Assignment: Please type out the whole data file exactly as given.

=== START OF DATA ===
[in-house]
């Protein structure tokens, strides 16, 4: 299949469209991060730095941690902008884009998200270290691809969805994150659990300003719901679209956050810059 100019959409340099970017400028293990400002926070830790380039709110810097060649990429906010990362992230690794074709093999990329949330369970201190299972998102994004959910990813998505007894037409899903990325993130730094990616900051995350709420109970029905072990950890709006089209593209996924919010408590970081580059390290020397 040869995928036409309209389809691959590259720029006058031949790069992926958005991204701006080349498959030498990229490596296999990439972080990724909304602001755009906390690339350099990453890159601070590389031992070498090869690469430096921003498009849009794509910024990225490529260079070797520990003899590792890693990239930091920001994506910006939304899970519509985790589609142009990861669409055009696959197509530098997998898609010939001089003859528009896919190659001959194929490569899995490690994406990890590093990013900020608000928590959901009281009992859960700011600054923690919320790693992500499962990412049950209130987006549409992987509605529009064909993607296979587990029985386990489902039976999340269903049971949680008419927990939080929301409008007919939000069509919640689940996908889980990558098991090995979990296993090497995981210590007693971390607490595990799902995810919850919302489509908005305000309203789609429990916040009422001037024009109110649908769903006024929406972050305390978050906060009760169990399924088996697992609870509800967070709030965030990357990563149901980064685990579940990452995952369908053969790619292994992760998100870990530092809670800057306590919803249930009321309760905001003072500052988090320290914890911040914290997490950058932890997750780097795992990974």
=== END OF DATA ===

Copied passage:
[in-house]
């Protein structure tokens, strides 16, 4: 299949469209991060730095941690902008884009998200270290691809969805994150659990300003719901679209956050810059 100019959409340099970017400028293990400002926070830790380039709110810097060649990429906010990362992230690794074709093999990329949330369970201190299972998102994004959910990813998505007894037409899903990325993130730094990616900051995350709420109970029905072990950890709006089209593209996924919010408590970081580059390290020397 040869995928036409309209389809691959590259720029006058031949790069992926958005991204701006080349498959030498990229490596296999990439972080990724909304602001755009906390690339350099990453890159601070590389031992070498090869690469430096921003498009849009794509910024990225490529260079070797520990003899590792890693990239930091920001994506910006939304899970519509985790589609142009990861669409055009696959197509530098997998898609010939001089003859528009896919190659001959194929490569899995490690994406990890590093990013900020608000928590959901009281009992859960700011600054923690919320790693992500499962990412049950209130987006549409992987509605529009064909993607296979587990029985386990489902039976999340269903049971949680008419927990939080929301409008007919939000069509919640689940996908889980990558098991090995979990296993090497995981210590007693971390607490595990799902995810919850919302489509908005305000309203789609429990916040009422001037024009109110649908769903006024929406972050305390978050906060009760169990399924088996697992609870509800967070709030965030990357990563149901980064685990579940990452995952369908053969790619292994992760998100870990530092809670800057306590919803249930009321309760905001003072500052988090320290914890911040914290997490950058932890997750780097795992990974």